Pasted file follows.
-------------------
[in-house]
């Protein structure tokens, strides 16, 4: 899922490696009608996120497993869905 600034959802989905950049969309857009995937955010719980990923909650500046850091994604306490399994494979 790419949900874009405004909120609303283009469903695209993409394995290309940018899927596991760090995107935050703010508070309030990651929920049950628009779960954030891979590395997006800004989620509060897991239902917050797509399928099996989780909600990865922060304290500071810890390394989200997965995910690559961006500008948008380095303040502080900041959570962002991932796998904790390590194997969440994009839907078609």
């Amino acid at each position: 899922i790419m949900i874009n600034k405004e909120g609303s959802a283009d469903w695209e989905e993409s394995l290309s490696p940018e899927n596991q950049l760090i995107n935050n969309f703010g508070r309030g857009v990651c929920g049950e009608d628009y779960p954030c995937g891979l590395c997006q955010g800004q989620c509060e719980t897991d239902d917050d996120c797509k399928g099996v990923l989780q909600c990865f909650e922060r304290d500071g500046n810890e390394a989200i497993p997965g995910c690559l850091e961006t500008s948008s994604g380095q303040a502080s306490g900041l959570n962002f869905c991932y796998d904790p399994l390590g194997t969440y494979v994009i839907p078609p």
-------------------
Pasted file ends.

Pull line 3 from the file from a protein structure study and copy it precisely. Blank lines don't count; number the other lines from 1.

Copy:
């Amino acid at each position: 899922i790419m949900i874009n600034k405004e909120g609303s959802a283009d469903w695209e989905e993409s394995l290309s490696p940018e899927n596991q950049l760090i995107n935050n969309f703010g508070r309030g857009v990651c929920g049950e009608d628009y779960p954030c995937g891979l590395c997006q955010g800004q989620c509060e719980t897991d239902d917050d996120c797509k399928g099996v990923l989780q909600c990865f909650e922060r304290d500071g500046n810890e390394a989200i497993p997965g995910c690559l850091e961006t500008s948008s994604g380095q303040a502080s306490g900041l959570n962002f869905c991932y796998d904790p399994l390590g194997t969440y494979v994009i839907p078609p």